• Remember this, should you ever wish for great power or wealth

          • Should God chose to grant your desire, it might be a sign that God wishes to curse you rather than bless you

  • Now word reaches Jacob

Gen. 34:5 Now Jacob heard that he had defiled Dinah his daughter; but his sons were with his livestock in the field, so Jacob kept silent until they came in. 
Gen. 34:6 Then Hamor the father of Shechem went out to Jacob to speak with him. 
Gen. 34:7 Now the sons of Jacob came in from the field when they heard it; and the men were grieved, and they were very angry because he had done a   disgraceful thing in Israel  by lying with Jacob’s daughter, for such a thing ought not to be done. 
  • Jacob hears about the prince and his daughter

    • Jacob hears she had been defiled

      • The word for defiled is “unclean” indicating that Dinah was no longer suitable for marriage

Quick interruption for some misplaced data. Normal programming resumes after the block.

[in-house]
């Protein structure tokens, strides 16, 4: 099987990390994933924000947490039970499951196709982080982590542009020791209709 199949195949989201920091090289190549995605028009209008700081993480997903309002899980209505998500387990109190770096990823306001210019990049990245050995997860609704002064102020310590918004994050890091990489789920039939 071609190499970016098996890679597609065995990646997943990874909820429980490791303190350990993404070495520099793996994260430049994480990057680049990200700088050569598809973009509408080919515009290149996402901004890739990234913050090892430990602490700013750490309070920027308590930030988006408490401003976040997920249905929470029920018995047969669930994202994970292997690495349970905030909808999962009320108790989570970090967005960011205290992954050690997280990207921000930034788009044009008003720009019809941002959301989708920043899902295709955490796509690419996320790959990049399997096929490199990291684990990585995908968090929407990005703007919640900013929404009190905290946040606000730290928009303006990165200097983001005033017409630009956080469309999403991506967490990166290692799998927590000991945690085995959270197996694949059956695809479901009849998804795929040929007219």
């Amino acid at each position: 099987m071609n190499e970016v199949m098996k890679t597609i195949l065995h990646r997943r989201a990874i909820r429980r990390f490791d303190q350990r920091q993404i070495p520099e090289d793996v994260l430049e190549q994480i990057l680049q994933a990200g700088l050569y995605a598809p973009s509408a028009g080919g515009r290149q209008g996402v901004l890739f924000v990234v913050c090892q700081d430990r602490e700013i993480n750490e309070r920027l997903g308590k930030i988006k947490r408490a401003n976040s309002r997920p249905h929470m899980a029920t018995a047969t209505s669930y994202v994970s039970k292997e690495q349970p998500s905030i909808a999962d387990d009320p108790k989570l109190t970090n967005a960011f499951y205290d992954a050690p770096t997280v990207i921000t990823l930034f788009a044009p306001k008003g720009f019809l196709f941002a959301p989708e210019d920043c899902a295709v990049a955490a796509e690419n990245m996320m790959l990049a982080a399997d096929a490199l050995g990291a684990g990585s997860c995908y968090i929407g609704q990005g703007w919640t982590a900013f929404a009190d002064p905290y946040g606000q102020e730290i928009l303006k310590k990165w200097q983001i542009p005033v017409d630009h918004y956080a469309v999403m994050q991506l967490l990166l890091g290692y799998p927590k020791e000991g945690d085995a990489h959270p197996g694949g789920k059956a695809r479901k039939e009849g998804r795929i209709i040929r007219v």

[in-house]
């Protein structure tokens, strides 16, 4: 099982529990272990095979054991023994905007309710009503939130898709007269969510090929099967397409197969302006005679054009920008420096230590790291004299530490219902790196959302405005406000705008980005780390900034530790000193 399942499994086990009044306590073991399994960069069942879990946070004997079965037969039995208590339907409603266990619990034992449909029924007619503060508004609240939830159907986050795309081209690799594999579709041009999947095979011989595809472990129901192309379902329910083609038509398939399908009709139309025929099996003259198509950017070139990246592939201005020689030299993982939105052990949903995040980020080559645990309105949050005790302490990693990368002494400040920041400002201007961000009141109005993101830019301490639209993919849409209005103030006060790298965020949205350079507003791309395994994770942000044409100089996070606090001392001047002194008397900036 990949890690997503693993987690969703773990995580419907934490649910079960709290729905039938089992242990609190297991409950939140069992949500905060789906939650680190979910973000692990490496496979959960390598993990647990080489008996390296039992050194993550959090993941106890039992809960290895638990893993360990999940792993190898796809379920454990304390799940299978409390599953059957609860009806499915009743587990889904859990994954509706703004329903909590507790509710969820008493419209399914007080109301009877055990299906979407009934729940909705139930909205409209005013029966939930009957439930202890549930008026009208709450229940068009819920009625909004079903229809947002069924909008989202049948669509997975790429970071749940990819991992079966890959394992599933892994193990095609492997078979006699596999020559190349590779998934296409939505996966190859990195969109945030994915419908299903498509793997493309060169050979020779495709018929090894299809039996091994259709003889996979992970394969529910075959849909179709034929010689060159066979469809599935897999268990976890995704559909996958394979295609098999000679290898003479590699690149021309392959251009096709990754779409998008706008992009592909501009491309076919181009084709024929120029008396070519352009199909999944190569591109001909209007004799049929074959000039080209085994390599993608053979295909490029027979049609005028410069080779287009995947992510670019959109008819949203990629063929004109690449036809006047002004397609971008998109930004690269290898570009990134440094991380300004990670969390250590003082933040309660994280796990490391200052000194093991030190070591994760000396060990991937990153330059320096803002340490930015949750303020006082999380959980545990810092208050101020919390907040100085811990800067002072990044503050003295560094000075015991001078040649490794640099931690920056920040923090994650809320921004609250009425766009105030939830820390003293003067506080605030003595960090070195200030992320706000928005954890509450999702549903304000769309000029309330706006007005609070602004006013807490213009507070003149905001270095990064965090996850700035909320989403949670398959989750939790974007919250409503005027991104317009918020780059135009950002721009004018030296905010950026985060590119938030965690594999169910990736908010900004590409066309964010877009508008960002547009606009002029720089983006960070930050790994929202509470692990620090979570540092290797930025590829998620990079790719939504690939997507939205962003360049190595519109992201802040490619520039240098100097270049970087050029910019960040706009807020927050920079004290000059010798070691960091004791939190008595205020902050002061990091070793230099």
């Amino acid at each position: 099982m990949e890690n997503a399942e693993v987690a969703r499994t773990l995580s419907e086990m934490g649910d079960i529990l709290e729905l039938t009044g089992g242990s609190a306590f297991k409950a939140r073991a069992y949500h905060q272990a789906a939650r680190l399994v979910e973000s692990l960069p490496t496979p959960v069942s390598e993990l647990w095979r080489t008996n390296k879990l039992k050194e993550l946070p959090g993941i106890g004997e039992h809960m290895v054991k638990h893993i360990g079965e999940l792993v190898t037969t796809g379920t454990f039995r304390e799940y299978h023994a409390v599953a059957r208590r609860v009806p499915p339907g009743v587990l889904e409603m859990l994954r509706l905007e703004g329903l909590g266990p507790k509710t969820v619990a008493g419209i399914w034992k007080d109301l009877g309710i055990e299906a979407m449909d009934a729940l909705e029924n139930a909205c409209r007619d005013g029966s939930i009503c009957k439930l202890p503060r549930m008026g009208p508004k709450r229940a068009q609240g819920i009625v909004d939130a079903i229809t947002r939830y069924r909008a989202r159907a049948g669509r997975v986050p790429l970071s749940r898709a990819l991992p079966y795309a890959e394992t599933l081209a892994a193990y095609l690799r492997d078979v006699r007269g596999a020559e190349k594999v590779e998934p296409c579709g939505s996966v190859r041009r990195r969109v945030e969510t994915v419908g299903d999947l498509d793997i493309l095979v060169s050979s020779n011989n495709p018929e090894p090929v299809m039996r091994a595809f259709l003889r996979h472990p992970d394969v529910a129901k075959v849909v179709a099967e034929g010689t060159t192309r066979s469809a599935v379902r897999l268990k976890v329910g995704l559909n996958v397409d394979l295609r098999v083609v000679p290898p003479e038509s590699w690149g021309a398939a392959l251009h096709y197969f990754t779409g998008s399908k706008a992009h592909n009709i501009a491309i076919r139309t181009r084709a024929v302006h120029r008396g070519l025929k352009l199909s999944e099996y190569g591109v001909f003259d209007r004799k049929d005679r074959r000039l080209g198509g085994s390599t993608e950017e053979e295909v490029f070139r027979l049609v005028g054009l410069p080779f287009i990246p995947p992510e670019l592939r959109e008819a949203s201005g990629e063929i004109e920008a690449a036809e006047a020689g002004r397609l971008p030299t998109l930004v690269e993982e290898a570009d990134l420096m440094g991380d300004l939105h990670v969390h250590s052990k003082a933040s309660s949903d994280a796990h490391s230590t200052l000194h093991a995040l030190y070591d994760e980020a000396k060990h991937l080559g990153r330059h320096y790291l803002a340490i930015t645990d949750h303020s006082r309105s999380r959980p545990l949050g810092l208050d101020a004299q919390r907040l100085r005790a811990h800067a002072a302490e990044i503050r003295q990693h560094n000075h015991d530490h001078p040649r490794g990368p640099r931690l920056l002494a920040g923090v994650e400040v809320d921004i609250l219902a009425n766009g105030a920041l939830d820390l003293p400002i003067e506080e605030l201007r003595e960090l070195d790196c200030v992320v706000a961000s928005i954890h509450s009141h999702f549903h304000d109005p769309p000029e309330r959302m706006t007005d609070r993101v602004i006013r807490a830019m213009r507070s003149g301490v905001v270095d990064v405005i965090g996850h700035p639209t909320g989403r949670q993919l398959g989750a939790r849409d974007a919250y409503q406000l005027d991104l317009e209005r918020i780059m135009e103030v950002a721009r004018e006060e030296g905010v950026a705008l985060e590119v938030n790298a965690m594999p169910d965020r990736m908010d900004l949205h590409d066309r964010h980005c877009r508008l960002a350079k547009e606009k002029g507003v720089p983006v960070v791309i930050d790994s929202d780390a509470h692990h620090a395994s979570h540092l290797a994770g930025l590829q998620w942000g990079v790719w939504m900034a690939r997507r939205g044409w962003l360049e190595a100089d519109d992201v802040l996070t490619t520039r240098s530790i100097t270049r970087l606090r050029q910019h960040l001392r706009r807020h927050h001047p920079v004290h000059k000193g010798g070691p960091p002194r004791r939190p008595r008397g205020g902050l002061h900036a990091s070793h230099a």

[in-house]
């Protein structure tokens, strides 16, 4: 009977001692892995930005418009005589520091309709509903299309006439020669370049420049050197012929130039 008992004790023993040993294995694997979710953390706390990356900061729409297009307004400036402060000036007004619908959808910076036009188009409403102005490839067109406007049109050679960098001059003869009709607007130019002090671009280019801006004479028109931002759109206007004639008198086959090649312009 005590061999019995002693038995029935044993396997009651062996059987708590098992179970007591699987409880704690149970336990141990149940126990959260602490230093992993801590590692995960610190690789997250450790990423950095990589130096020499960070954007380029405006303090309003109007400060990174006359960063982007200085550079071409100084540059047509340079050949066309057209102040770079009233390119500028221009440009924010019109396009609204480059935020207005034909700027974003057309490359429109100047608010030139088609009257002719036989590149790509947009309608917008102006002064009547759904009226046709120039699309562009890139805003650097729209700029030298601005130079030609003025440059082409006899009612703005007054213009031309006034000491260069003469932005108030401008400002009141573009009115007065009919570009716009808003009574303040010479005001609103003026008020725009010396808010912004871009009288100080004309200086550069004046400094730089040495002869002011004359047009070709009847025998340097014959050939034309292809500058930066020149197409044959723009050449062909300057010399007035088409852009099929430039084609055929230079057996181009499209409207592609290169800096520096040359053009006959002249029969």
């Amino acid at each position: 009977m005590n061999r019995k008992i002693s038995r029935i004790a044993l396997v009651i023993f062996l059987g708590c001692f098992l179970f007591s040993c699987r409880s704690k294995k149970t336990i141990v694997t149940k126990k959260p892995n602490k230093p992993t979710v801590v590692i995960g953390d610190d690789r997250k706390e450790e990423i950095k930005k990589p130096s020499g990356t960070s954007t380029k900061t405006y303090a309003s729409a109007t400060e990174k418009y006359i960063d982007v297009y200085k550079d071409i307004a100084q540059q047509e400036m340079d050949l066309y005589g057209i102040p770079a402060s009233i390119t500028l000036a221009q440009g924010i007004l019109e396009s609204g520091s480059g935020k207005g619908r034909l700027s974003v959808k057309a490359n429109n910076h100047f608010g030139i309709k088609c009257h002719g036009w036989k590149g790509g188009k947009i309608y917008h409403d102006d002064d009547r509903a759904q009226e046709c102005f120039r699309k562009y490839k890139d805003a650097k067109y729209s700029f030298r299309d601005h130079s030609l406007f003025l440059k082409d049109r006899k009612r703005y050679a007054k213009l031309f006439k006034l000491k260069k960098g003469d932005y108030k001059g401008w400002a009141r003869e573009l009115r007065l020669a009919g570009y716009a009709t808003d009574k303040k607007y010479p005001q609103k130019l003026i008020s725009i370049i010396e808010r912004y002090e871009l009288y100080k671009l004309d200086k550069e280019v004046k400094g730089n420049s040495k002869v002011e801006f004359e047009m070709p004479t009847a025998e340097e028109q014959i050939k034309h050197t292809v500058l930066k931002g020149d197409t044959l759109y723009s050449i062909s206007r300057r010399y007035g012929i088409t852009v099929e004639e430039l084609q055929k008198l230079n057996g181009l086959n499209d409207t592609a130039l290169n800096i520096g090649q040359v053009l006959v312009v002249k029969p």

• At the time Jacob hears this, his sons were in the field

    • Jacob stays silent initially

      • By “silent” the Bible means he made no decision concerning how to respond

      • He wanted to have the counsel of his sons, which would have been customary

        • We remember already we’ve seen brothers negotiating marriage arrangements for sisters

    • The king of Shechem has come to Jacob to negotiate for the marriage of the prince with Dinah

      • Meanwhile, the brothers hear of their sister’s plight, and they rush in from the field

        • The brothers are incensed over their sister’s treatment